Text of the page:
Untold numbers of people and families have escaped totalitarian and oppressive regimes with just the clothes on their backs. Some swam across treacherous rivers; some cut through barbed wire; some hid on the floorboard of a car, some fit into the carved out car seats; some walked across the desert, through dense forests, climbed mountainous terrain, or hiked into steep valleys.
Once they escaped dangerous territories, the surviving defectors trekked to the west, to freedom, to America, the shining city on the hill that held the promise of freedom and the opportunity to succeed, if they were willing to work hard and integrate into society peacefully and productively.
Things have changed in the last twenty years, borders are being erased by the liberal elites, countries are succumbing to multiculturalism and the invasion of the third world interested solely in redistribution of wealth or as the leftist PC police have told us repeatedly, social justice – code word for communist taking from the productive and redistribution to the unproductive as reparations for perceived grievances and injustices of the past.
The latest leftist euphemism, agrarian or land reform, hides the true goal of confiscation of land from white farmers in South Africa who must agree to a ten percent purchase price or else. Black South Africans have already been encouraged by their president to “cut the throat of whiteness.”
And so the white farmers must leave everything they’ve ever known behind, their homes and the rich farm land their families have turned productive from wilderness areas, and must flee to escape with their lives.
How long will it be before the productive farm land will become a wasteland and the formerly agricultural rich South Africa will turn to the World Bank for food handouts and imports like the former Rhodesia did when it became the bankrupt Zimbabwe?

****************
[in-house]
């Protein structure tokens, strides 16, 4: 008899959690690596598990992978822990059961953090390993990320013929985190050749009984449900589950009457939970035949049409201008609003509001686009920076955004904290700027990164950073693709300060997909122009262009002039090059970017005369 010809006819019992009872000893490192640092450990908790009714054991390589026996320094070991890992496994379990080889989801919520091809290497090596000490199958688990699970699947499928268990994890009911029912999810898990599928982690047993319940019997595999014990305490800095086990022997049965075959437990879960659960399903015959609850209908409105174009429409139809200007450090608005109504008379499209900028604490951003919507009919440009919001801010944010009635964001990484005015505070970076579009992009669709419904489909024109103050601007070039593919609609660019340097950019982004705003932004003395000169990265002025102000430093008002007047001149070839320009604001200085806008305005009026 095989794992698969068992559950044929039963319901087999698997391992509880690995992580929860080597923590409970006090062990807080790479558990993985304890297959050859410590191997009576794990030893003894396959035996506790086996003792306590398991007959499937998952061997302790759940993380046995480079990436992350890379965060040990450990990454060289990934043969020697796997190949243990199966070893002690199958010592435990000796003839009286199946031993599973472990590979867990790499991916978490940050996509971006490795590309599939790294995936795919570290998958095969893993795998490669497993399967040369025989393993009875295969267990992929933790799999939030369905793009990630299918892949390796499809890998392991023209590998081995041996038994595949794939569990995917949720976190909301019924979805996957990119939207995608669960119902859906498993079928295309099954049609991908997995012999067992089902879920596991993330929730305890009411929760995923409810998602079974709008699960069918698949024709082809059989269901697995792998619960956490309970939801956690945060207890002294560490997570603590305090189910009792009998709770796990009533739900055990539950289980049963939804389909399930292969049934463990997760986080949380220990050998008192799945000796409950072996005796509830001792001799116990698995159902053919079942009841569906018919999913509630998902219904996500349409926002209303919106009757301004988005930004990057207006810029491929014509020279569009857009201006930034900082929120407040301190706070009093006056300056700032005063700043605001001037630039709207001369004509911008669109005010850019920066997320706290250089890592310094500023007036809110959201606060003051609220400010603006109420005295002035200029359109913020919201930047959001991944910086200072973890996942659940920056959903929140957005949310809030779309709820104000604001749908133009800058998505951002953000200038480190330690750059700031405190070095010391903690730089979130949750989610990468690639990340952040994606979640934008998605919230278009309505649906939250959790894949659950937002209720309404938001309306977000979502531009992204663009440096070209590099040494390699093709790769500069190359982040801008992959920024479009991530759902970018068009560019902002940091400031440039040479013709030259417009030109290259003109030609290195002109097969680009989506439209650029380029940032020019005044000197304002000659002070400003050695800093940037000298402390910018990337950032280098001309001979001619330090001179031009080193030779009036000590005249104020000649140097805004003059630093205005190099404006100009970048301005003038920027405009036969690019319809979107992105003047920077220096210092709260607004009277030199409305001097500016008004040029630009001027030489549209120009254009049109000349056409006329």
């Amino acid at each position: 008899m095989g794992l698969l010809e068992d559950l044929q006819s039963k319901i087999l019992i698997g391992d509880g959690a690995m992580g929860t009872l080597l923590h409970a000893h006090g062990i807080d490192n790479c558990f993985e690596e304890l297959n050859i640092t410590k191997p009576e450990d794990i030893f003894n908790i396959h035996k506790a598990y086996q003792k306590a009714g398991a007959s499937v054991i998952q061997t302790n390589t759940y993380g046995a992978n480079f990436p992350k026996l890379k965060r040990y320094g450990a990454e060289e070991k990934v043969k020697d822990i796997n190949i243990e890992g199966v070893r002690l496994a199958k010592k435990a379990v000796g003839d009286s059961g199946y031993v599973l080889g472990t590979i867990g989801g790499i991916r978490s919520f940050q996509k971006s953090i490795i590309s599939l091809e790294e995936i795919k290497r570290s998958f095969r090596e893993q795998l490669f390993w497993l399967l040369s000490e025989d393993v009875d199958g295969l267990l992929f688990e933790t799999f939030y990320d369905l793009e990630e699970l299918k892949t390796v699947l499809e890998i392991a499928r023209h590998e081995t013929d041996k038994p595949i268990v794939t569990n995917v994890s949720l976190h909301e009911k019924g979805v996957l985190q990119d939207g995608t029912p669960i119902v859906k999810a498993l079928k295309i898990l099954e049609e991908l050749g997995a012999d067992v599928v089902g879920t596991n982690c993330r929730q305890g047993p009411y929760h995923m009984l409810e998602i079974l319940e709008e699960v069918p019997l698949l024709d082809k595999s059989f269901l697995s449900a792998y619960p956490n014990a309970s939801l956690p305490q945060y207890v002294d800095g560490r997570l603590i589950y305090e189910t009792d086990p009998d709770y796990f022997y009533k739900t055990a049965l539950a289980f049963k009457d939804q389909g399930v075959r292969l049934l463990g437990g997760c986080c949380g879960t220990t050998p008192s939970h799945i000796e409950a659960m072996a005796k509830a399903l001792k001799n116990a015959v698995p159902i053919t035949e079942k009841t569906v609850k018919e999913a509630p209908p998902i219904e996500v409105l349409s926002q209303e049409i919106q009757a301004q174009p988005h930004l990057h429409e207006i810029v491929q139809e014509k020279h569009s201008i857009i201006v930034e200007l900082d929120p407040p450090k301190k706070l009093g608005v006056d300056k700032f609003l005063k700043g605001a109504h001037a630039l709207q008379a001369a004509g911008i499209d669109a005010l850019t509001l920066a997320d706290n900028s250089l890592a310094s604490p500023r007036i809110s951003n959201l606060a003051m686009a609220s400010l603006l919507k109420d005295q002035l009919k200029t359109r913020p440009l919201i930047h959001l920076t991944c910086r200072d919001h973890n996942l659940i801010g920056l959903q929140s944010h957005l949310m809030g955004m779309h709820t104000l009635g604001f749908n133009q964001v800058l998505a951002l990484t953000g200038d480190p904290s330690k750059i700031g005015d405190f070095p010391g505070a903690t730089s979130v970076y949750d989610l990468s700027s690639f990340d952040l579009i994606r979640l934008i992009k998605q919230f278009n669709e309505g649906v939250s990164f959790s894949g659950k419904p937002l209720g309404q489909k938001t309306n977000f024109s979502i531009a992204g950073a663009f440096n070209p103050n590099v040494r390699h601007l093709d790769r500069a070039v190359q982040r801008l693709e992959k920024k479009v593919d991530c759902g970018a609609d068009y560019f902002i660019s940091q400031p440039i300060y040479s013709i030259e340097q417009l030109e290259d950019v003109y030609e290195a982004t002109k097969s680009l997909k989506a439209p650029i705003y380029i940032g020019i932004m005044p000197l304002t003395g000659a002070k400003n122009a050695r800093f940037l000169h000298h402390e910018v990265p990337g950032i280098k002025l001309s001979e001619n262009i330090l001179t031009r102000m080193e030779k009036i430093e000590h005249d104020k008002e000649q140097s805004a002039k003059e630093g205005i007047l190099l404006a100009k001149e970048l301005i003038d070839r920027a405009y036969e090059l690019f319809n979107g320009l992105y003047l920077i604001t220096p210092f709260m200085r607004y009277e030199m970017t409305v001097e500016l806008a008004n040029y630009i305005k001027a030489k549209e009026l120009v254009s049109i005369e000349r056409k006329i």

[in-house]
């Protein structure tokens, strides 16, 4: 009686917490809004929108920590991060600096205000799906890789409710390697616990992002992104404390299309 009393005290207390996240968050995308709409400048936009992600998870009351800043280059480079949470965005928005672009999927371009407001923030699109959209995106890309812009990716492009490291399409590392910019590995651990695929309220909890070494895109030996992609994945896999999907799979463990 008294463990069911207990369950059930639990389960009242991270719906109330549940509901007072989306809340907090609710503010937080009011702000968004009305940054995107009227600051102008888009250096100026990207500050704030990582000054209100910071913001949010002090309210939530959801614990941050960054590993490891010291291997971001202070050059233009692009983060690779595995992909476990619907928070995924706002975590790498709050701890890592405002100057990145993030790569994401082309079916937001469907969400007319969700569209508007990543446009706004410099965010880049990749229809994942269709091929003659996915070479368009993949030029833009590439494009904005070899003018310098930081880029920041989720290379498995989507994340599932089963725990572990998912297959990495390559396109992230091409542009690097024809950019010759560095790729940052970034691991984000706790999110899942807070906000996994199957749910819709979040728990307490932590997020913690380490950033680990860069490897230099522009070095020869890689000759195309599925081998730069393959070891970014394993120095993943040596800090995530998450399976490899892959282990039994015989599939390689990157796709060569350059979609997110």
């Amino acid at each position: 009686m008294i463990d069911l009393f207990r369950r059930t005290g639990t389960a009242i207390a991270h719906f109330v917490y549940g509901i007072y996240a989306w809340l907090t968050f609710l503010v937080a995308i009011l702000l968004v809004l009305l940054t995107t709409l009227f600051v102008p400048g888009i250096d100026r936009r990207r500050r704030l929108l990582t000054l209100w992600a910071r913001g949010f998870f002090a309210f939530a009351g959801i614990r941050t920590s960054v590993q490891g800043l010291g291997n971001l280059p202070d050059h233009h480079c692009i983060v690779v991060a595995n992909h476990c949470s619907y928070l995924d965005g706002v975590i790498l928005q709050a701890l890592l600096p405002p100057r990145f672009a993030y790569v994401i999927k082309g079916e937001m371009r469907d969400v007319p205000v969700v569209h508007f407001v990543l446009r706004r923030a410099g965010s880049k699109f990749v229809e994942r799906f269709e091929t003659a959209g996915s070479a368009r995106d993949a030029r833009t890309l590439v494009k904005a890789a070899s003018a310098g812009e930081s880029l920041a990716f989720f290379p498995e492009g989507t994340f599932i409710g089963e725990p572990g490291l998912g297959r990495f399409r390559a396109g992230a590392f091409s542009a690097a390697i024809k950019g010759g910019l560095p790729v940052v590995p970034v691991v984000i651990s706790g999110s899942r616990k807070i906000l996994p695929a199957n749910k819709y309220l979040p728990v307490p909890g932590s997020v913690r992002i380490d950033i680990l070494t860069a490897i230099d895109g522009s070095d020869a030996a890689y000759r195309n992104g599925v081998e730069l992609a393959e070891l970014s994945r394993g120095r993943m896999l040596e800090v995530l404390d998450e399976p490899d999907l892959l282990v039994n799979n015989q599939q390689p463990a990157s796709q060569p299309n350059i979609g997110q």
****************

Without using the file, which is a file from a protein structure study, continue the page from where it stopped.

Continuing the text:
Millions have escaped from communist regimes; sadly, many did not make it, shot at the border during their attempted escapes. Those who fled made it to the free west and were eventually able to return to their homelands for brief visits or even come back for good after the fall of communism in 1989.
A successful family now living and thriving in California, brother, sister, and mother had escaped from Iran. As defectors, they could no longer visit the country of their birth, the place where their dad had been buried. The closest they could get on a recent trip was the border between Turkey and Iran.
After a long drive and a difficult trek on rocky cliffs, the shining sun over the valleys miles away brought into view their former homeland where a religious Ayatollah rules with an iron fist and harsh prisons, where religion oppression and the threat of overt nuclear holocaust defines every facet of Iranian life. A once thriving civilization, Iran has fallen back into oppression in 1979 and religious domination by a few well-armed zealots.
The family trio were overcome with grief and emotion, so close to the country of their birth calling them back for a visit, yet so far away, kept at the border by an intolerant regime who dominates the entire population with one book.
Spreading like snow angels on the ground, their hands touched dirt and rocks, in an effort to melt back into the ancestral lands. By being there, the brother and sister felt that huge rocks had been lifted off their chests. It was only fitting that each carried home a small stone from the land bordering Iran.
Like millions of humans before them, they finally came to the realization that they could not go home again, literally and figuratively, no matter how badly they wished to go.
But if they could return, if their house they left long ago was still there, if they were allowed to retrace their steps from childhood or youth, they would not find what they were looking for because it is no longer there. People and life have moved on.
They would find out that they were just strangers in their own land, looking for the essence of their being, of their existence, that Je ne sais quoi, something intangible which resides only in a person’s soul and in his/her fleeting memories.